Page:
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    @AzorAhai--hehim I've done just that (worked for free). Sure that created hardship. But, I believe my career benefited. – user2768 Sep 1 '20 at 16:50

There are two things that require funds for a summer studentship:

  • Paying the student living costs
  • The cost of the research materials themselves (which might be more or less important depending on the subject, but in my field we budget about £10,000 (~$15,000) a for a full time year per researcher.

As has been pointed out it depending on the local laws, you might legally count as an employee. I would expect that to be the case in many european countries. In fact its a big grey area in UK law, and working out if you an employee, a trainee or a volunteer is complicated.

But the law aside, I personally do not take unfunded summer students because the privilege those that have the means to support themselves without income for several months over those who can't. The system of unpaid internships in law, media, politics etc, has long been seen as a source of the unrepresentativeness of those professions and research is no different. There is a big move to here outlaw unpaid internships explicitly. I do not want to be part of that system and mine is not an uncommon position here.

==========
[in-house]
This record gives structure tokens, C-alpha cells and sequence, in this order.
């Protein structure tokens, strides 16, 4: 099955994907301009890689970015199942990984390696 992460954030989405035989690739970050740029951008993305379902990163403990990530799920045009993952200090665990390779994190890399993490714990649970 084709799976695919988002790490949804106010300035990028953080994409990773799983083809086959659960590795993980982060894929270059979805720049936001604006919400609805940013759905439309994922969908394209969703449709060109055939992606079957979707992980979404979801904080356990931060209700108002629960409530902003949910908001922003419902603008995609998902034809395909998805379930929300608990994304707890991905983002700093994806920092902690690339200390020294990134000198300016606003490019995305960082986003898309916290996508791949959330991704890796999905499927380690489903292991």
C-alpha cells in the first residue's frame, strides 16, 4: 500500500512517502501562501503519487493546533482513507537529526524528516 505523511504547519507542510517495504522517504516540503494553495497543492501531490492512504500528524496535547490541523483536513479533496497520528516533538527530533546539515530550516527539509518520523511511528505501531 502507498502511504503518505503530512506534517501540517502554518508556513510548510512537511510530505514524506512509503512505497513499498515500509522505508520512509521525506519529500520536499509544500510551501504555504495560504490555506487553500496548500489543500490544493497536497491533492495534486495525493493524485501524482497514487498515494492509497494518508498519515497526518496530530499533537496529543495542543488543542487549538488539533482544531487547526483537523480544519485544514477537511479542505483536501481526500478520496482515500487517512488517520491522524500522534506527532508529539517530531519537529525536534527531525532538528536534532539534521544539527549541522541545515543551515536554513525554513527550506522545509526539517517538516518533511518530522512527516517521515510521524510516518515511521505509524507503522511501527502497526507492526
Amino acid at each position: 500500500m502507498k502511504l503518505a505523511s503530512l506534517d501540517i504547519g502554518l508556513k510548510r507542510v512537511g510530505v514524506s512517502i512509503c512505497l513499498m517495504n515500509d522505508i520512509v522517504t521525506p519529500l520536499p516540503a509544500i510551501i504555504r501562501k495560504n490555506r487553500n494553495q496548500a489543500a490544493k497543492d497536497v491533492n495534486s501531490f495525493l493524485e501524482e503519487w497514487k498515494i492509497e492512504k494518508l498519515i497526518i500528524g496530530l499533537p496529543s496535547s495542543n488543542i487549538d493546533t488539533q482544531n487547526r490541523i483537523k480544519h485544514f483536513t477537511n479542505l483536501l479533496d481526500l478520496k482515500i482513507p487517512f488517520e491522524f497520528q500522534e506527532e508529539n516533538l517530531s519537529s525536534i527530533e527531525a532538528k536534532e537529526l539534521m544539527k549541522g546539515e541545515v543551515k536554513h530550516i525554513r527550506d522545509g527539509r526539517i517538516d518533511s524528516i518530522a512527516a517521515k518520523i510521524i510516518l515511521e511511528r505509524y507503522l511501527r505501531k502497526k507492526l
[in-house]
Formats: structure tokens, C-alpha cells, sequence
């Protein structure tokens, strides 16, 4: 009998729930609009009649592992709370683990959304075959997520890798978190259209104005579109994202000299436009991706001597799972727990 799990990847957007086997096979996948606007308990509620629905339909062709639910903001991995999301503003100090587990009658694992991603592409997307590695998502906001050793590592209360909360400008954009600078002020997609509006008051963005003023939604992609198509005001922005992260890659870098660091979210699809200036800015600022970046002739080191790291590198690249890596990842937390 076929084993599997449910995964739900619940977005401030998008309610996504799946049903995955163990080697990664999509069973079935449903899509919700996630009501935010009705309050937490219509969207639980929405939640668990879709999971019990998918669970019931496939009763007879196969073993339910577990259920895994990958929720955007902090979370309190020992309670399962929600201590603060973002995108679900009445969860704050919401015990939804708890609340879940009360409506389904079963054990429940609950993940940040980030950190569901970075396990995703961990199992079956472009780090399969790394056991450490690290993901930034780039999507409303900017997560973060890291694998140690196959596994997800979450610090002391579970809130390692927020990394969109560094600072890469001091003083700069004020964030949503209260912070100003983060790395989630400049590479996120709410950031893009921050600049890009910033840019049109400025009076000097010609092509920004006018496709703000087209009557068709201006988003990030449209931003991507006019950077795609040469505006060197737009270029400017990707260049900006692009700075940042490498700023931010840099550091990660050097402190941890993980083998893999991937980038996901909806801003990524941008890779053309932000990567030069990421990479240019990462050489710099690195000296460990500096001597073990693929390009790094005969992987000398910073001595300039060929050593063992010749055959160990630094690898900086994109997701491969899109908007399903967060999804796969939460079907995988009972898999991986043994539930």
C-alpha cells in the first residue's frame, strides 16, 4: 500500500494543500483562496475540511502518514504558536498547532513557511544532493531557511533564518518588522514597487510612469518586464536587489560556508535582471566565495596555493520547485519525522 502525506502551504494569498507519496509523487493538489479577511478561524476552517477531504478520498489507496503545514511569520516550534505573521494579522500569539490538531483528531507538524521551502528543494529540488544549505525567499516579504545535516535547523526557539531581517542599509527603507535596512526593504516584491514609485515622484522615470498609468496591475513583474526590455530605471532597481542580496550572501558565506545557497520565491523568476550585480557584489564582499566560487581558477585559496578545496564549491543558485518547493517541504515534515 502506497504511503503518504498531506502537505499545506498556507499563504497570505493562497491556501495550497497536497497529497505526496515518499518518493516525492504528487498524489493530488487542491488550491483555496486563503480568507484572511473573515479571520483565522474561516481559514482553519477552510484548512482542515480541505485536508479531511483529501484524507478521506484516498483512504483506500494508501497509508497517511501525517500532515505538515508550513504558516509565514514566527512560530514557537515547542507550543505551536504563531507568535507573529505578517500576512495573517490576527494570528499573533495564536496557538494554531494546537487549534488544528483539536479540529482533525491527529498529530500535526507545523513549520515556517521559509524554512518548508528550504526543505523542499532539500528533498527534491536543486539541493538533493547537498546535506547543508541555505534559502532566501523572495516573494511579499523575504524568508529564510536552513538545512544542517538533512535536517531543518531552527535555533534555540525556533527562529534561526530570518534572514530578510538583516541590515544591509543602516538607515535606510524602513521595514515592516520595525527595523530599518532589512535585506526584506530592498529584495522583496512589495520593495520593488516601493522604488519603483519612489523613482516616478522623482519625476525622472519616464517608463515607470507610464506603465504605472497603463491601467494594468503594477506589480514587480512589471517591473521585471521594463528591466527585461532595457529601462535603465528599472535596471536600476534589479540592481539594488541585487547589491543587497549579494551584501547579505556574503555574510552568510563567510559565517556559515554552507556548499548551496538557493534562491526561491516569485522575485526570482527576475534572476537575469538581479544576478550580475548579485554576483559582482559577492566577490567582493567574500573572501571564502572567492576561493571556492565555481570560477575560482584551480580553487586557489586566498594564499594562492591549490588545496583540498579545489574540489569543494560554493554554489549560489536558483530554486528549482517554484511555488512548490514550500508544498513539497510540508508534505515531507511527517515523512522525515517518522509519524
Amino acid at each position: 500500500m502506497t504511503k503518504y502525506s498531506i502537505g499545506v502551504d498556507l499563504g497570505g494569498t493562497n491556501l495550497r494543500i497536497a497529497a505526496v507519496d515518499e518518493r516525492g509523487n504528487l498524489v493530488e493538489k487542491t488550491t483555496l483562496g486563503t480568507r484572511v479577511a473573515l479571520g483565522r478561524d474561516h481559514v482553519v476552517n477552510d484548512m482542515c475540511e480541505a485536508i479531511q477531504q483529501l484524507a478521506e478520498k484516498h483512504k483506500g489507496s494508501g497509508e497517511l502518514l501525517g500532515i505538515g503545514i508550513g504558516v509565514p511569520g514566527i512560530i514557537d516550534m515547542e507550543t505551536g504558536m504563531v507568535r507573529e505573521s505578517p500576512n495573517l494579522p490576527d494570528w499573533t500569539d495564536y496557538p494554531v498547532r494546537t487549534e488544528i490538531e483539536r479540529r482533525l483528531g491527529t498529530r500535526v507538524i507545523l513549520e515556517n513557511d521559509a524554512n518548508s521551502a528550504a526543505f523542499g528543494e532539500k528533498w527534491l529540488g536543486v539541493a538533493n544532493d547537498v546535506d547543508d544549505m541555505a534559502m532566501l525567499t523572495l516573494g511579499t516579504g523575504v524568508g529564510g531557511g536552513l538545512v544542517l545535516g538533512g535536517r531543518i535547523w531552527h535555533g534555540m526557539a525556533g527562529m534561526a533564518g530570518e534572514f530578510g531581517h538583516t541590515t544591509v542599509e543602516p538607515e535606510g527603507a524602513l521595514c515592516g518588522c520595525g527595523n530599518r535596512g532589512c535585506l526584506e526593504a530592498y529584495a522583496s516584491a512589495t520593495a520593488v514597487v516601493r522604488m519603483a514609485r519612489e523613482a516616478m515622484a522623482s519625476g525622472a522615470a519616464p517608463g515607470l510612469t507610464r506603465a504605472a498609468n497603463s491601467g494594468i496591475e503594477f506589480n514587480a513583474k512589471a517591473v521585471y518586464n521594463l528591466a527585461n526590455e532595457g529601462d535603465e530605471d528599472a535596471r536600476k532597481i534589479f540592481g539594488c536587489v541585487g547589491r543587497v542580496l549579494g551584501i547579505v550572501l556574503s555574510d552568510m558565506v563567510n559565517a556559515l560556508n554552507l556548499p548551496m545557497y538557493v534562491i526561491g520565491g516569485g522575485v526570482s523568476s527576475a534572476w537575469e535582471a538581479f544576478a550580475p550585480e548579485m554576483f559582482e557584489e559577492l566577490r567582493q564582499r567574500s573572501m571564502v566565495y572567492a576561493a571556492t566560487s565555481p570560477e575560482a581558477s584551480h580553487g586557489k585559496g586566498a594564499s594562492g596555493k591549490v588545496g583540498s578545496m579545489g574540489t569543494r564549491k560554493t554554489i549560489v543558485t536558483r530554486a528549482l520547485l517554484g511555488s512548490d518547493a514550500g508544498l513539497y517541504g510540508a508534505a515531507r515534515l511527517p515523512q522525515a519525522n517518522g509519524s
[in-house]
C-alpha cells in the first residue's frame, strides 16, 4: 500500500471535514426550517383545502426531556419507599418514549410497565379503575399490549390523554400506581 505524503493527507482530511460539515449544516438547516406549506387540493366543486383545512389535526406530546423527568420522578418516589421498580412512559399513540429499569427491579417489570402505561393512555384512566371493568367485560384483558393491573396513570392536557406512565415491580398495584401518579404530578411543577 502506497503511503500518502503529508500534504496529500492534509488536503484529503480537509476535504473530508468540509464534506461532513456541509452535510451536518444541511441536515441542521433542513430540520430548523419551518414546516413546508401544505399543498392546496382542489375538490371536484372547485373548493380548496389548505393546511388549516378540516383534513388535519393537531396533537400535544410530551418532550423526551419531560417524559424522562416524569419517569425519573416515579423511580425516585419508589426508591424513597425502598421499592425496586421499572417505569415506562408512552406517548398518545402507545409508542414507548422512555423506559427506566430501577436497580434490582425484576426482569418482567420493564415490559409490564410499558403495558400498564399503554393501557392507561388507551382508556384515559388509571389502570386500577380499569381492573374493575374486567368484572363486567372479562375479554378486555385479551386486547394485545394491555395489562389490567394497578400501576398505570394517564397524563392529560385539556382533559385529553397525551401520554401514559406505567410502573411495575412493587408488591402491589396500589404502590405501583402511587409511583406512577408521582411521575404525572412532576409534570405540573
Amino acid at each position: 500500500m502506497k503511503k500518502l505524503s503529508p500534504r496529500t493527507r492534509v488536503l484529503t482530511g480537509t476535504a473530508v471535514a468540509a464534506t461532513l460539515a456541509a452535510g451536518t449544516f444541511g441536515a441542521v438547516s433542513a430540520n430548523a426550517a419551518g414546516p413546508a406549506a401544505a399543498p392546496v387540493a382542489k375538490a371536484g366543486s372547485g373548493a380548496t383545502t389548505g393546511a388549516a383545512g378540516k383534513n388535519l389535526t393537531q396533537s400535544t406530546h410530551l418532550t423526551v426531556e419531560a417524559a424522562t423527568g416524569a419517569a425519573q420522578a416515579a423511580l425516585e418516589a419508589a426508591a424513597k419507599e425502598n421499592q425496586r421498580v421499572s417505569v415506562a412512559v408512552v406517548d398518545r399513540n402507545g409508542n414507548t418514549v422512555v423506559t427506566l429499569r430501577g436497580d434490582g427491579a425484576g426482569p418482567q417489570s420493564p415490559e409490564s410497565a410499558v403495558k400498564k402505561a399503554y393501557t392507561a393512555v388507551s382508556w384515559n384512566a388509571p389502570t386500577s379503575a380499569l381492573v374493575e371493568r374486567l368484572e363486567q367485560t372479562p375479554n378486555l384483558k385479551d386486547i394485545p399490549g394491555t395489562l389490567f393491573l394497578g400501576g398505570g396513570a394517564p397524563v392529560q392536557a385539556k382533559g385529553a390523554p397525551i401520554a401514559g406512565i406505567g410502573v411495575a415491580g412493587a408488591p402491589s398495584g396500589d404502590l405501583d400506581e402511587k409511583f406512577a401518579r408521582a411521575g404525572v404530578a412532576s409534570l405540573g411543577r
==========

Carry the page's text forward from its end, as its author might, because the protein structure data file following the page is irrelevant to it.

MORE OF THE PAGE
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    What do you mean, you have no living costs? Do you live on the streets? Eat only food from dumpsters? Someone is paying for your upkeep. Not everyone has that. The UK law on internships is laid out here: targetjobs.co.uk/internships/advice/… . Although this is UK specific, I would expect the rules are similar in other EU countries. Although the US is different, I wouldn't be surprised if many prof acted as though it were the same. – Ian Sudbery Sep 1 '20 at 8:51
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    So you have parents that can afford to keep you. In fact, this is explicitly the complaint that people against unpaid internships make: those with parents that can afford to support them without an extra income, particularly in the expensive cities where such opportunities often arise, get an advantage over those whose parents need them to work to afford rent, or don't live in the expensive, but opportunity filled big cities. – Ian Sudbery Sep 1 '20 at 8:55
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    @IanSudbery +1, but, the unprivileged are deprived of the opportunity, which they could have benefited from (with sacrifice, e.g., working two jobs, minimising expenditure, or racking up some debt). The opportunity probably doesn't matter to the privileged, it does to the unprivileged. – user2768 Sep 1 '20 at 9:05
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    Yes. I won't pretend the answer is obvious or cut and dried, and I came to this decision after a lot of consideration. I think others have too. – Ian Sudbery Sep 1 '20 at 11:11
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    I've never been faced with the dilemma myself; I've always acquired funds. I appreciate your answer, you raise valid points. I'd need to grapple with those points should I be in a position where I can't acquire funds. I find it difficult because I fear that I'd be depriving someone of an opportunity (especially someone without privilege). I suppose I could always acquire funds in such cases. Many countries pay awful stipends (another problem), so funds are easy to come by. – user2768 Sep 1 '20 at 16:45